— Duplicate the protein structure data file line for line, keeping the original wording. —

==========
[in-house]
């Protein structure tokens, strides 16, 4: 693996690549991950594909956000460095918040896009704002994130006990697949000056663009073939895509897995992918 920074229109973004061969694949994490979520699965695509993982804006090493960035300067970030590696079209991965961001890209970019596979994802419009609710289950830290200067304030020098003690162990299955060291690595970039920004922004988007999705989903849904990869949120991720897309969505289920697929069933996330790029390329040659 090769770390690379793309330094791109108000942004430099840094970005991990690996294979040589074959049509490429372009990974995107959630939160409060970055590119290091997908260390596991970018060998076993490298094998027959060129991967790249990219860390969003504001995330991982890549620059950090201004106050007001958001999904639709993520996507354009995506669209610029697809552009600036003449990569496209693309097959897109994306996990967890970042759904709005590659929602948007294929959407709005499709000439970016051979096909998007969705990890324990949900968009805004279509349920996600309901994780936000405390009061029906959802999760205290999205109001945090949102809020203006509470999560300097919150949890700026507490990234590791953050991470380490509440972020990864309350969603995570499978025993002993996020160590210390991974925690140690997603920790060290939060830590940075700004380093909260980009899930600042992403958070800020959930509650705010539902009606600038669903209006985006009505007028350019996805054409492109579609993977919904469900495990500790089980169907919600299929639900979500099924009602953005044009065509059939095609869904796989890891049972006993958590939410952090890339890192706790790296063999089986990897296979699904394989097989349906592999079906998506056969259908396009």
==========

[in-house]
């Protein structure tokens, strides 16, 4: 693996690549991950594909956000460095918040896009704002994130006990697949000056663009073939895509897995992918 920074229109973004061969694949994490979520699965695509993982804006090493960035300067970030590696079209991965961001890209970019596979994802419009609710289950830290200067304030020098003690162990299955060291690595970039920004922004988007999705989903849904990869949120991720897309969505289920697929069933996330790029390329040659 090769770390690379793309330094791109108000942004430099840094970005991990690996294979040589074959049509490429372009990974995107959630939160409060970055590119290091997908260390596991970018060998076993490298094998027959060129991967790249990219860390969003504001995330991982890549620059950090201004106050007001958001999904639709993520996507354009995506669209610029697809552009600036003449990569496209693309097959897109994306996990967890970042759904709005590659929602948007294929959407709005499709000439970016051979096909998007969705990890324990949900968009805004279509349920996600309901994780936000405390009061029906959802999760205290999205109001945090949102809020203006509470999560300097919150949890700026507490990234590791953050991470380490509440972020990864309350969603995570499978025993002993996020160590210390991974925690140690997603920790060290939060830590940075700004380093909260980009899930600042992403958070800020959930509650705010539902009606600038669903209006985006009505007028350019996805054409492109579609993977919904469900495990500790089980169907919600299929639900979500099924009602953005044009065509059939095609869904796989890891049972006993958590939410952090890339890192706790790296063999089986990897296979699904394989097989349906592999079906998506056969259908396009």